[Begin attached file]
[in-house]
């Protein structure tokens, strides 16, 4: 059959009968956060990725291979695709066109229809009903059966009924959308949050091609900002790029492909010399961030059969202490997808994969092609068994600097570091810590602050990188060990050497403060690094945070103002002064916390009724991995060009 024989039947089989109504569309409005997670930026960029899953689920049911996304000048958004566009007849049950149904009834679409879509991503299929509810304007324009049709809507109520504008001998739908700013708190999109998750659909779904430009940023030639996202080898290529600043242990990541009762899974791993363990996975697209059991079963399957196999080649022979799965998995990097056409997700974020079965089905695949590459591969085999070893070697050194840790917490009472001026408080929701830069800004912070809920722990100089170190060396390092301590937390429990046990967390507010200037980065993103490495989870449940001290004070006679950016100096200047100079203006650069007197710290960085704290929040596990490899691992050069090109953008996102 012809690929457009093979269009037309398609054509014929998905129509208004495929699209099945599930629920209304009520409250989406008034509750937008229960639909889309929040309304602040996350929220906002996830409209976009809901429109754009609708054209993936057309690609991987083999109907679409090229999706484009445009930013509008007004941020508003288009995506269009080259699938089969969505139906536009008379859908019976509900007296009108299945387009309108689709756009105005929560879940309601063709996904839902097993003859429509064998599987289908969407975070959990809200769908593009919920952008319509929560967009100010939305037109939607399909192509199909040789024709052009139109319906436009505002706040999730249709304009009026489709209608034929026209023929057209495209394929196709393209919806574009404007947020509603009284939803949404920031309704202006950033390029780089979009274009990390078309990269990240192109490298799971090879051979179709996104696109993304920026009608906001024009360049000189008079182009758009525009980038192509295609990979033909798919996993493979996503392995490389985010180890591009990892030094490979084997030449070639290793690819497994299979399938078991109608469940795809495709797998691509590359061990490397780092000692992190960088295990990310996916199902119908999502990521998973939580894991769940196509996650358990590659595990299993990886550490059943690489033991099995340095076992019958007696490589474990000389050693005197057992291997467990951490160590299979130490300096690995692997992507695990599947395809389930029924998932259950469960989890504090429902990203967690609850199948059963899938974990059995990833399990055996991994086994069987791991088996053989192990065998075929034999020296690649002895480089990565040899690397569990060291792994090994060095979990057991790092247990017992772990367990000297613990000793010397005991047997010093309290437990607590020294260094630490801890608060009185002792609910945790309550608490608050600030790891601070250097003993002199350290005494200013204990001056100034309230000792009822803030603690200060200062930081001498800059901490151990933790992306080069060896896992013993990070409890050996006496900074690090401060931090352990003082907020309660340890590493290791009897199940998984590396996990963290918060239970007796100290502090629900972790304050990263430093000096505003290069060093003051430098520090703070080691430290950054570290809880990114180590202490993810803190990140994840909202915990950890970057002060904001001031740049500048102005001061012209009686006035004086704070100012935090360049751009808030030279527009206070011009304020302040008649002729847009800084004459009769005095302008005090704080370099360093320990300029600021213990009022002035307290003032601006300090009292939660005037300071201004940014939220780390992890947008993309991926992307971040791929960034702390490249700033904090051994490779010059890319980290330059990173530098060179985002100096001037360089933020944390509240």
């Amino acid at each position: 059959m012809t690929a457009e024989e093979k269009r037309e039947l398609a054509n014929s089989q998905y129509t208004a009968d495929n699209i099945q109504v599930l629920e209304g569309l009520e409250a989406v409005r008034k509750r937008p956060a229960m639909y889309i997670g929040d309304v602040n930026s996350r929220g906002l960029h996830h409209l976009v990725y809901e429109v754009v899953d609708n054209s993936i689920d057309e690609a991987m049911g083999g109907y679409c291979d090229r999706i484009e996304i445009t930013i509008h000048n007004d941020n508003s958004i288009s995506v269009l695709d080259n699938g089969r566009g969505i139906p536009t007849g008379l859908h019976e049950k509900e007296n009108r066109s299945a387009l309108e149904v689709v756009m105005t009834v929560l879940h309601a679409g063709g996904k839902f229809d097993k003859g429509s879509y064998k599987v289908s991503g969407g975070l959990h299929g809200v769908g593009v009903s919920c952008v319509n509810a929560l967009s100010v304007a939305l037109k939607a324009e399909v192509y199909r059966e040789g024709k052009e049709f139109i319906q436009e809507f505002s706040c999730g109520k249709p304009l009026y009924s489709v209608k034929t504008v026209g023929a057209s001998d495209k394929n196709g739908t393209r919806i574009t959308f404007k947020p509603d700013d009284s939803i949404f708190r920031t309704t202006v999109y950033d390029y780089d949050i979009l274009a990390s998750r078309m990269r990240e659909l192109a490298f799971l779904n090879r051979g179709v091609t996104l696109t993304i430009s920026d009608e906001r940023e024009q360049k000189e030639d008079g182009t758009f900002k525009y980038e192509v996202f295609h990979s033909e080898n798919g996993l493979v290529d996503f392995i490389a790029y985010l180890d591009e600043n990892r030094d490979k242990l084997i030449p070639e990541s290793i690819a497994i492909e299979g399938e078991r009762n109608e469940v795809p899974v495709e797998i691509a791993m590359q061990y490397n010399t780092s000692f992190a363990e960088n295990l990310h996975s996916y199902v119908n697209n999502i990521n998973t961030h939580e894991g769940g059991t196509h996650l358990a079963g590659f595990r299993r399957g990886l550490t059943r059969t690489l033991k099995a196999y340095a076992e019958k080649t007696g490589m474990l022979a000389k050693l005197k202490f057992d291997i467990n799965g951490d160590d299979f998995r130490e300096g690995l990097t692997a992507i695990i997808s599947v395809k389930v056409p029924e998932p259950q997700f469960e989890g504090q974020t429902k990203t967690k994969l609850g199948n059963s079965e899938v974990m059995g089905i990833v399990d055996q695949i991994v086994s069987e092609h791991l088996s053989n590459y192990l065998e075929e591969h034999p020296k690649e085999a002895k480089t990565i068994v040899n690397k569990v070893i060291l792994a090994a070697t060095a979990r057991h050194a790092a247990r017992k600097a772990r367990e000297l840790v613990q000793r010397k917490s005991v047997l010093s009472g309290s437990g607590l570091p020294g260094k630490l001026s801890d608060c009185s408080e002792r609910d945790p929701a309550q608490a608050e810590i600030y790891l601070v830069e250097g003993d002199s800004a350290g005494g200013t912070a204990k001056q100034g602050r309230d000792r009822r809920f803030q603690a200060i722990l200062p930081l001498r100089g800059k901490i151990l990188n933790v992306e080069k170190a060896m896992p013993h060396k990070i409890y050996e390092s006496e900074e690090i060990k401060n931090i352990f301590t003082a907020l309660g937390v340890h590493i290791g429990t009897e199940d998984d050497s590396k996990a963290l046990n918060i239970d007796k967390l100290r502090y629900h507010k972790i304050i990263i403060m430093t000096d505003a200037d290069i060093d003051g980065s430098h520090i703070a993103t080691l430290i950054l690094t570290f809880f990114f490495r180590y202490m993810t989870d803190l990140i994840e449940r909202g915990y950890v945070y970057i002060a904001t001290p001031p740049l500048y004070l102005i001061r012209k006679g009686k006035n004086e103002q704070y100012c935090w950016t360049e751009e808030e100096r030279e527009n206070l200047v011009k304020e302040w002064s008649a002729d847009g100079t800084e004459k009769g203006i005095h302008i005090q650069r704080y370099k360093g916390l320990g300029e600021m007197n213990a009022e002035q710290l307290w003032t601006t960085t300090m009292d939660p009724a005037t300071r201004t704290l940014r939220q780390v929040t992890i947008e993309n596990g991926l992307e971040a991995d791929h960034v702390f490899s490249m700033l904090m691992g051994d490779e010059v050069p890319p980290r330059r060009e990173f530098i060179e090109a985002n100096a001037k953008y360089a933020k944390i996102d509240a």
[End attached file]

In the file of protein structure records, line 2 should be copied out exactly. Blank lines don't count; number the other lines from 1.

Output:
């Protein structure tokens, strides 16, 4: 059959009968956060990725291979695709066109229809009903059966009924959308949050091609900002790029492909010399961030059969202490997808994969092609068994600097570091810590602050990188060990050497403060690094945070103002002064916390009724991995060009 024989039947089989109504569309409005997670930026960029899953689920049911996304000048958004566009007849049950149904009834679409879509991503299929509810304007324009049709809507109520504008001998739908700013708190999109998750659909779904430009940023030639996202080898290529600043242990990541009762899974791993363990996975697209059991079963399957196999080649022979799965998995990097056409997700974020079965089905695949590459591969085999070893070697050194840790917490009472001026408080929701830069800004912070809920722990100089170190060396390092301590937390429990046990967390507010200037980065993103490495989870449940001290004070006679950016100096200047100079203006650069007197710290960085704290929040596990490899691992050069090109953008996102 012809690929457009093979269009037309398609054509014929998905129509208004495929699209099945599930629920209304009520409250989406008034509750937008229960639909889309929040309304602040996350929220906002996830409209976009809901429109754009609708054209993936057309690609991987083999109907679409090229999706484009445009930013509008007004941020508003288009995506269009080259699938089969969505139906536009008379859908019976509900007296009108299945387009309108689709756009105005929560879940309601063709996904839902097993003859429509064998599987289908969407975070959990809200769908593009919920952008319509929560967009100010939305037109939607399909192509199909040789024709052009139109319906436009505002706040999730249709304009009026489709209608034929026209023929057209495209394929196709393209919806574009404007947020509603009284939803949404920031309704202006950033390029780089979009274009990390078309990269990240192109490298799971090879051979179709996104696109993304920026009608906001024009360049000189008079182009758009525009980038192509295609990979033909798919996993493979996503392995490389985010180890591009990892030094490979084997030449070639290793690819497994299979399938078991109608469940795809495709797998691509590359061990490397780092000692992190960088295990990310996916199902119908999502990521998973939580894991769940196509996650358990590659595990299993990886550490059943690489033991099995340095076992019958007696490589474990000389050693005197057992291997467990951490160590299979130490300096690995692997992507695990599947395809389930029924998932259950469960989890504090429902990203967690609850199948059963899938974990059995990833399990055996991994086994069987791991088996053989192990065998075929034999020296690649002895480089990565040899690397569990060291792994090994060095979990057991790092247990017992772990367990000297613990000793010397005991047997010093309290437990607590020294260094630490801890608060009185002792609910945790309550608490608050600030790891601070250097003993002199350290005494200013204990001056100034309230000792009822803030603690200060200062930081001498800059901490151990933790992306080069060896896992013993990070409890050996006496900074690090401060931090352990003082907020309660340890590493290791009897199940998984590396996990963290918060239970007796100290502090629900972790304050990263430093000096505003290069060093003051430098520090703070080691430290950054570290809880990114180590202490993810803190990140994840909202915990950890970057002060904001001031740049500048102005001061012209009686006035004086704070100012935090360049751009808030030279527009206070011009304020302040008649002729847009800084004459009769005095302008005090704080370099360093320990300029600021213990009022002035307290003032601006300090009292939660005037300071201004940014939220780390992890947008993309991926992307971040791929960034702390490249700033904090051994490779010059890319980290330059990173530098060179985002100096001037360089933020944390509240």